The text is sometimes very loosely written: on page 82 there is a statement that "Brunel opted to create a twin-span steel arch bridge". The correct material (wrought iron) is mentioned on page 84. But this later page also contains the absurd claim that the Royal Albert Bridge was the first of Britain's three great railway bridges (the others are the Forth and Tay bridges in Scotland). The Tamar crossing is a masterpiece, but to attempt to diminish Robert Stephenson's achievements in crossing the Menai Straits in the Britannia Bridge and across the Tyne is absurd and does nothing to add to the stature of Brunel who worked closely with Stephenson on these vast undertakings. Similarly no mention appears to be made to the Stephenson locomotive which worked whereas most of the other early locomotive purchases made at Brunel's behest were abject failures.

On page 160 Roden overplays the effort required to introduce The Great Bear: "Designing the Great Western 'Pacific' was a demanding and difficult task and for once there were no prototypes Churchward could readily draw inspiration from". This is utter rubbish: Pacific locomotives were common in North America and the De Glehn type had grown from the 4-4-2 to the the 4-6-2 type in France and elsewhere. In 1908 Maffei produced a superb Pacific for the Bavarian State Railways. The unsatisfactory nature of the locomotive was due to the failure to design something lighter which would have satisfied the Civil Engineer and was something which was being achieved routinely in the British contract shops at that time. 

On page 224 it is claimed that "the 'Granges' were adored": they were probably preferable to the 43XX 2-6-0s for mixed traffic duties where freight predominated, but adoration is an unsuitable concept for a concept which involved working in a draughty cab and several tons of coal had to be shovelled out of a tender into a greedy firebox. On page 166 it is claimed that "the Great Western never pursued the commuter market as much as other railways". This is partly a consequence of geography: Paddington was far from the City of London, but the company co-operated with the Metropolitan to provide through services and had considered using mobile power houses to enhance these services. The company was very active in the Birmingham suburbs and sought to develop traffic in Bristol and Plymouth.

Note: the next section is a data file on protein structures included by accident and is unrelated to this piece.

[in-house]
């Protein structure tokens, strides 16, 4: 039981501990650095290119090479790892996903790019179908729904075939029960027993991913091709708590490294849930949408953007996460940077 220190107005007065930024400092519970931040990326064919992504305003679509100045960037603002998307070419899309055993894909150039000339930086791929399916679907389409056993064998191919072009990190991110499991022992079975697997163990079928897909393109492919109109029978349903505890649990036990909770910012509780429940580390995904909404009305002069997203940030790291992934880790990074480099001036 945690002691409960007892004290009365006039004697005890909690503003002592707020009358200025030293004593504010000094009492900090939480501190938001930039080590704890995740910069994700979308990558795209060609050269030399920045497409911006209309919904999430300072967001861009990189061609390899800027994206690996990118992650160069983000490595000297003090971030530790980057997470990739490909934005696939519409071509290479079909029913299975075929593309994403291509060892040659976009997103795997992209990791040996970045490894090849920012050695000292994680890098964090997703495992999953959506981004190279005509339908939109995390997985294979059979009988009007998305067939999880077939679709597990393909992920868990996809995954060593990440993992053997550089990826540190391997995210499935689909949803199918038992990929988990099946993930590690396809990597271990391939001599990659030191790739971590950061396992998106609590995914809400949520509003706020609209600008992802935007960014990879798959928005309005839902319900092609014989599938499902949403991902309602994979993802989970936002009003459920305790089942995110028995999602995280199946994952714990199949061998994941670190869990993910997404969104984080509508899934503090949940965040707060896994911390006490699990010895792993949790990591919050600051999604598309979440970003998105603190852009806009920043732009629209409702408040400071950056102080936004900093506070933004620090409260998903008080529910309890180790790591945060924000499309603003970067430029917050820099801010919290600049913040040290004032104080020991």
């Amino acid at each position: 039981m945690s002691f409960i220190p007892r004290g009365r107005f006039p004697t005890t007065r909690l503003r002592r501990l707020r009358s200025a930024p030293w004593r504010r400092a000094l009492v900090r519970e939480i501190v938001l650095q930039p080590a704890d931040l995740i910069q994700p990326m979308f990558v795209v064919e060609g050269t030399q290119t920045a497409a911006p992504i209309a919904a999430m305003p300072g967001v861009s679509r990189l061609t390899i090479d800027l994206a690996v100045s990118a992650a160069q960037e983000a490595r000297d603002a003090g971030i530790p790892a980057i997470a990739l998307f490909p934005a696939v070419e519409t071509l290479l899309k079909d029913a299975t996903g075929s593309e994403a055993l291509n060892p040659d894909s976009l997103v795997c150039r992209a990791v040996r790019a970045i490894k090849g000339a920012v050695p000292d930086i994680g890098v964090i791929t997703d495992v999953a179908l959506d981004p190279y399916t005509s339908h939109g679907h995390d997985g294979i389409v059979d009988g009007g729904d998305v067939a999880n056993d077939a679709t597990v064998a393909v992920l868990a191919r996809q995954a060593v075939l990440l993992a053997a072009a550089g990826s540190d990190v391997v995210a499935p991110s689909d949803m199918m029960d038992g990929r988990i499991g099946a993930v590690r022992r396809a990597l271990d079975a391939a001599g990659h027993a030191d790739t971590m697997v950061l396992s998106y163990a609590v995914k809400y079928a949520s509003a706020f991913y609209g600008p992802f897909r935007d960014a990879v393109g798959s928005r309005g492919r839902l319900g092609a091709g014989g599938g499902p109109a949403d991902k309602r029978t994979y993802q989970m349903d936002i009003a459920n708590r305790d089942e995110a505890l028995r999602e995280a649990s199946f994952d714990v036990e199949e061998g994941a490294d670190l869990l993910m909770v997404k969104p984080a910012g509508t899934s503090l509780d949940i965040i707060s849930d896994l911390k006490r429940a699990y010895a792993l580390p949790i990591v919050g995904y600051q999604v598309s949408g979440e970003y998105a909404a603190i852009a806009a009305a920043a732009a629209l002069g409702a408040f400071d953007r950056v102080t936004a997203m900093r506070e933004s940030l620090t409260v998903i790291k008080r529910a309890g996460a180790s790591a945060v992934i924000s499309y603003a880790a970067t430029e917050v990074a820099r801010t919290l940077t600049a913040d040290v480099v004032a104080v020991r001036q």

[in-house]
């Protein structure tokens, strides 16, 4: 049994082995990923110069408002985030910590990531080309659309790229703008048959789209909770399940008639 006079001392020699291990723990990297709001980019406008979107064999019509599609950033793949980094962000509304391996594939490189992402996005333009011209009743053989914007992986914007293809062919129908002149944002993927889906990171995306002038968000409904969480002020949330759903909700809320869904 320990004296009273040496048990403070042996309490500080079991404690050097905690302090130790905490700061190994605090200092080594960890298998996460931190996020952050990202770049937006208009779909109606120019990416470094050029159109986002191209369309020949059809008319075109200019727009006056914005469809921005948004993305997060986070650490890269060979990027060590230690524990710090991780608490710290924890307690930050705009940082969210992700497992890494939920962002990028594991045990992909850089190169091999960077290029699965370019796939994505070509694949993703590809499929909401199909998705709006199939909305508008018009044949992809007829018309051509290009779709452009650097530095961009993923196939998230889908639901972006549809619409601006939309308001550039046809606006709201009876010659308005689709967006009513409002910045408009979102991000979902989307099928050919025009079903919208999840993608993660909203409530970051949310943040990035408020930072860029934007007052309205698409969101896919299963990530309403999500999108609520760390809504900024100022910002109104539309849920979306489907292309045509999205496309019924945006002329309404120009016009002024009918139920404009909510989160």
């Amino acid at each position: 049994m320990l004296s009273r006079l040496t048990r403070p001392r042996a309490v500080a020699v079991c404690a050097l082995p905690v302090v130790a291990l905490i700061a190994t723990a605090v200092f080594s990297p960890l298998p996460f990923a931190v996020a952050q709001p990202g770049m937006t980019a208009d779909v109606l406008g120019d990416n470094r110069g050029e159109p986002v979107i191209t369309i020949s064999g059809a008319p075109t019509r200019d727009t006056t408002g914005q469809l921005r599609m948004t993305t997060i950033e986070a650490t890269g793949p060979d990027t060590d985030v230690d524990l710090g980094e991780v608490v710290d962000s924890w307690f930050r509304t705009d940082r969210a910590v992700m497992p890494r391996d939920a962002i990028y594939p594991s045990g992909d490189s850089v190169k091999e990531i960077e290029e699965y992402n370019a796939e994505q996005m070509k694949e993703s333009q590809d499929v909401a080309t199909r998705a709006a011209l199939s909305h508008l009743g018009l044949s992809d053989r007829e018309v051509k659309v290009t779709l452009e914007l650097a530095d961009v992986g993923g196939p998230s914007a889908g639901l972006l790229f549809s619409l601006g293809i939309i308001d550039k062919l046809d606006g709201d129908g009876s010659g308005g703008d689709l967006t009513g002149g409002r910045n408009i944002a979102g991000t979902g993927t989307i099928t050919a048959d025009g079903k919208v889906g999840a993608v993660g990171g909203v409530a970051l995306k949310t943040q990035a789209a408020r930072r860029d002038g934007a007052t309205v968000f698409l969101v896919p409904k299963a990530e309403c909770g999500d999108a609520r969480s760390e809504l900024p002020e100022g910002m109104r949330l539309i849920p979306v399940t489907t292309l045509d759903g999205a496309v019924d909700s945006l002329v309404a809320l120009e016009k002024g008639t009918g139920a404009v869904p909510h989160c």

On pages 250-1 Roden overplays the use of the stationary plant at Swindon in Sam Ell's work on draughting where the key element was controlled road testing. No mention is made to other testing techniques developed under British Railways. Ell's work largely post-dated the Great Western. No mention appears to be made to electrification (it was certainly considered more than once for the line west of Taunton), nor to oil-firing.

In short this is an unsatisfactory book. 

Christopher Stead
The birth of the steam locomotive

Christopher Stead's The birth of the steam locomotive – a new history was found on the shelf at Cromer Branch Library. The title appeared to be highly pertinent: the only surprise was that although published in 2002 KPJ had not been alerted to it through a review. Certainly, the period covered (namely that prior to 1850) is rarely approached, although there has been a procession of books about the Stephensons and about Trevithick. Furthermore, the development of the Steamindex webpage on early locomotives has been haphazard: is it possible that Stead's little book might provide some stimulus? In one respect KPJ is in agreement with Stead in that 1850 definitely marks the end of "the early period". Stead is also relatively unusual for current authors of locomotive history in looking backwards from Trevithick towards the general development of steam technology, and especially the significance of Newcomen and Watt.

Nevertheless, it is not possible to give this work a euphoric welcome as the bibliography fails to list Dendy Marshall in any shape or form and Stead does not give a reason for this glaring omission. The author is an academic of considerable standing in ancient philosophy and Christian doctrine and must be aware of the requirement to make reference to earlier work. This omission is compounded by the citation of Ahrons (who only covered post-1825) and Warren, and even Nicholas Wood which KPJ has never seen. In addition room is found for Clement Stretton without any indication of his lack of veracity. His inclusion of Snell's Early railways is a glaring inclusion as it is decorative rather than informative..

In spite of  an excellently written introduction it is not really clear whether this is a cautionary tale for existing railway enthusiasts, or is a book aimed at the general reader, possibly one set the task of "write a brief history of how and where the steam locomotive developed". To a great extent the book does answer the second question, and as there are chapters on how the technology spread from Britain to North America and to Continental Europe this question is capable of being answered outside Britain. The book is at its most disappointing in its final chapter when the author makes the mistake of introducing the British 4-4-0 which is well outside the intended period, and there is a rushed account which extends even to City of Truro's rapid entry into Somerset. Similarly, there is a rather too rapid consideration of Brunel's broad gauge and once again: the broad gauge may have acted as a stimulus towards higher speeds on the standard gauge, but the proponents of railways between York and Newcastle were well aware that this would become a high speed railway, and did not need to look elsewhere for inspiration.

Kevin P. Jones
2016-06-20